We chose the Grat Ocean road because it is one of the most beautiful drives in Australia and consequently it is one the most dangerous. Dozens of blind hairpin turns and cliff-side crests await any perspective tourists, of which there are heaps, but the most dangerous part of the drive is the other drivers. The speed limit is 80 but most of the drive it is impossible to go that fast and every turn does have the suggested safe speed (which i followed religiously) but many drivers fail to take heed and it makes for a nerve racking time. All along the way there are several instances of a warning sign that states "drive on the left in Australia" to remind all the foreign tourists. As trying as the drive can be there are sweping vistas and beautiful lookouts every 10 Km so we stopped lots to take in the scenery and let speed-cat drivers pass us by. Half way along the windy way we stopped in at a national park to camp out and were rewarded with flocks of cockatoos and the alrgest trees we have seen since Canada. The problem with the road is that many try to do the whole trip in 1 or 2 days but when you slow down and relax and actually look around this is some of the most beautiful land in the world. Day 2 of the GOR was windier and cliffier but with heavier traffic the speeders were largely kept at bay although I nearly killed a motorcyclist who was driving in my lane coming around a blind cliffy hairpin turn but thankfully he got out of the way at the last minute because there was no room to swerve except into a cliff. It was a bit nerve rackign but entirely his fault... not that it matters when death and a car are involved but there was no problem and we drove on. This is the more scenic partof the drive with you always at cliffs edge overlooking the southern ocean. It is jawdroppingly stupendously beautiful here and that i can say without hyperbole. We stopped at waterfalls, cliffside lookouts, rocky gorges, and pristine albeit windy beaches. One awesome liemstone cave we saw consisted of an underground inlet that formed a blowhole and a cave called the Thundercave! Stupifyingly picturesque... we even stopeed at the 12 apostles lookout, the most photographed spotin Oz next to Uluru, that giant red rock in all the outback pictures. Other than stupid drivers the only downside to the drive was how surly and quiet all the european travelers were everywhere. I don't know what they are eating and maybe it was the wind... constant overbearing wind but they were just unhappy looking frowny folks which seems impossible juxtaposed with awe inspiring nature surrounding you in every direction for thousands of miles. Whatever.. it is their loss.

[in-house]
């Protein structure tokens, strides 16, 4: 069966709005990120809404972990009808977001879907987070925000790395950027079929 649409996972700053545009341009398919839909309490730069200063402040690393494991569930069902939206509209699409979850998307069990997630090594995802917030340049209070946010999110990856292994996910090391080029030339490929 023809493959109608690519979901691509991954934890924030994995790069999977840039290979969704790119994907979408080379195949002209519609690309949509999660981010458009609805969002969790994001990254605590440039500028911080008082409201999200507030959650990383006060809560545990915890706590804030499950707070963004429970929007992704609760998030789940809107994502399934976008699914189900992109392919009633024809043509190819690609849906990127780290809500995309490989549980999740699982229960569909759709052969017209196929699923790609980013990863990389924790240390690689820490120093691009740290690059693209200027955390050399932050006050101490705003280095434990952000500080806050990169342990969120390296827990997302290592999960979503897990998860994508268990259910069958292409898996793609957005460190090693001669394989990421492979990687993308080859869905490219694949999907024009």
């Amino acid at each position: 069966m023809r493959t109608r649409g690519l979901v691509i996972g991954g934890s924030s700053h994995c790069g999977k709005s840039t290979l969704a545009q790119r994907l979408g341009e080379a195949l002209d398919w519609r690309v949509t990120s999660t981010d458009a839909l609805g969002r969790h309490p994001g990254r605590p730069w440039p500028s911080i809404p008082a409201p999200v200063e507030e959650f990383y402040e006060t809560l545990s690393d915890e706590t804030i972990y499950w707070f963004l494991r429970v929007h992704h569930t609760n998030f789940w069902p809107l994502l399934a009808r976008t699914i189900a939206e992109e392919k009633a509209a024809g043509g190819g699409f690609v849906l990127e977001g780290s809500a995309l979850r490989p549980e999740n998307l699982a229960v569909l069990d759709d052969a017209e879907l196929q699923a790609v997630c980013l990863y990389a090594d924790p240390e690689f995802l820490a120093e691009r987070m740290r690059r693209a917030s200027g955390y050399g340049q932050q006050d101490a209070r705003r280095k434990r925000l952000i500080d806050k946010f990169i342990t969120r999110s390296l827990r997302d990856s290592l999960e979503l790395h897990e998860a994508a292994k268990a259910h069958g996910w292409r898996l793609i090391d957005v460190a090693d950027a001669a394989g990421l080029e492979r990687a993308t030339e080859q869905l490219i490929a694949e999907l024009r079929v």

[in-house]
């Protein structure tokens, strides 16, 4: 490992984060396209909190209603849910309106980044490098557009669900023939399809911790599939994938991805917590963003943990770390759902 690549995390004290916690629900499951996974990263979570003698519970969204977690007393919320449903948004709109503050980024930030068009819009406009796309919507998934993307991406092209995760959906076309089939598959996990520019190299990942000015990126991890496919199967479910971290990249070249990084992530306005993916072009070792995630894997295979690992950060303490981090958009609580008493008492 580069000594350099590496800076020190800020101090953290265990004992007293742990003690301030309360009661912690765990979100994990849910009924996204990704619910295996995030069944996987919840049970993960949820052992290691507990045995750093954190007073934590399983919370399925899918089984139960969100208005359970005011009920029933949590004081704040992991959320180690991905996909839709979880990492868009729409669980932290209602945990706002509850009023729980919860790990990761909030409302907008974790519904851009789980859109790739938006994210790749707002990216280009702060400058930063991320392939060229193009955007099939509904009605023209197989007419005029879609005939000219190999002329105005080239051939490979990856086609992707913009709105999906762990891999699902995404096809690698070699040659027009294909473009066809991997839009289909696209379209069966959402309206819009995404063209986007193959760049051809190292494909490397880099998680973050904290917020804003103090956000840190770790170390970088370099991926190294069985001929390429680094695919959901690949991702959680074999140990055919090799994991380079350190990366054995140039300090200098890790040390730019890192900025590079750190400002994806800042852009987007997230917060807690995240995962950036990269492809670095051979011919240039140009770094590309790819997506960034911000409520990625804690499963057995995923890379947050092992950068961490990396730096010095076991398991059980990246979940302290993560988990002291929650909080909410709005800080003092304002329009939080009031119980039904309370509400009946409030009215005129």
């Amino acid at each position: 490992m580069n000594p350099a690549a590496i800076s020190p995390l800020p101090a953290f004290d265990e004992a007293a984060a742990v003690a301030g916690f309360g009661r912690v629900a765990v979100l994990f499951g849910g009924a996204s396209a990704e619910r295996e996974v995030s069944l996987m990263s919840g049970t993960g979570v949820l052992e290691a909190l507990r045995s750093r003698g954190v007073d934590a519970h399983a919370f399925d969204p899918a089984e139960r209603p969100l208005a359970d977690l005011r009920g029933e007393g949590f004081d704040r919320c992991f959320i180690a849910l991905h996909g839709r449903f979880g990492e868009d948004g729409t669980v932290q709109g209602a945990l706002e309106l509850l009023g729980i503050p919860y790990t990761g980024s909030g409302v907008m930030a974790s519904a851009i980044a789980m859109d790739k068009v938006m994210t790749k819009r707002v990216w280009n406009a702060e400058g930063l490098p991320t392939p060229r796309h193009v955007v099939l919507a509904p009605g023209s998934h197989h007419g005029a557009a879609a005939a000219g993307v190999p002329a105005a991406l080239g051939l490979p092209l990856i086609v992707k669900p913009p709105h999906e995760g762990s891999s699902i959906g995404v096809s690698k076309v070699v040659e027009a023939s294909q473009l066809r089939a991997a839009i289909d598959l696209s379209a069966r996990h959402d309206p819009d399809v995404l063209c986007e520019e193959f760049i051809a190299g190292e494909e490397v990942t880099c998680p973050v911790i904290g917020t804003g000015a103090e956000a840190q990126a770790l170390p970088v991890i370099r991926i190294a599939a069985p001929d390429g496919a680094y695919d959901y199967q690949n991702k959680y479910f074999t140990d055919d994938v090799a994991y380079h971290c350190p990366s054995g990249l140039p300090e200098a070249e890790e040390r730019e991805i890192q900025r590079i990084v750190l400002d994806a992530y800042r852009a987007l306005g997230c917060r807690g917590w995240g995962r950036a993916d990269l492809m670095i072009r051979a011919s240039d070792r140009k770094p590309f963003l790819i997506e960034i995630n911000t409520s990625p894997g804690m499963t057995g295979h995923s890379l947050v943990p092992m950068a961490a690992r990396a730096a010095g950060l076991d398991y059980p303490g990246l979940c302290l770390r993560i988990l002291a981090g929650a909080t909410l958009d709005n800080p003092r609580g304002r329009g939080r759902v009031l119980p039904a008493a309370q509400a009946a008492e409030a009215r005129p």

Closing up the GOR we came to a flat, straight freeway that headed for Melbourne. 50k outside town we stopped at a caravan park to feast and rest up after so much driving. I way have jsut driven one of the most challenging paved roads in OZ but i am still new at all this. Heading into Melbourne was a massive shock as it's comparable to Toronro and we have not been in a large city since Kuala Lumpur. Darwin and Adelaide are cities but still have a small town feel- Melbourne is a true metropolis and the traffic rules are all different.. ugh. Friends in Adelaide hooked us up with folks who live in a warehouse just north of the city centre and it was a great place to rest up and refuel before heading to Tassie. We lounged, watched movies, stocked up, and prepped tha car for our next leg. the only hard part was navigating through rush hour traffic to get across town to the Ferry terminal. No accidents or mishaps however and we got lost but only a little. The Spirit of Tasmania was our vessel for the next 14 hours. We had to throw out some fruits and veggies on the boat as you cannot bring any into Tassie. We found out seats and nestled in for the long wavy ride ahead with absolutely no clue what we were going to do once we reached our destination.
Coming up Next.. our first week in Tasmania.
We heat there are stilla few flurries there for you folks but here the nights are brisk and chilly and getting colder. In a funny way its comforting, moreso now that we have long underwear again. Best wishes to you all!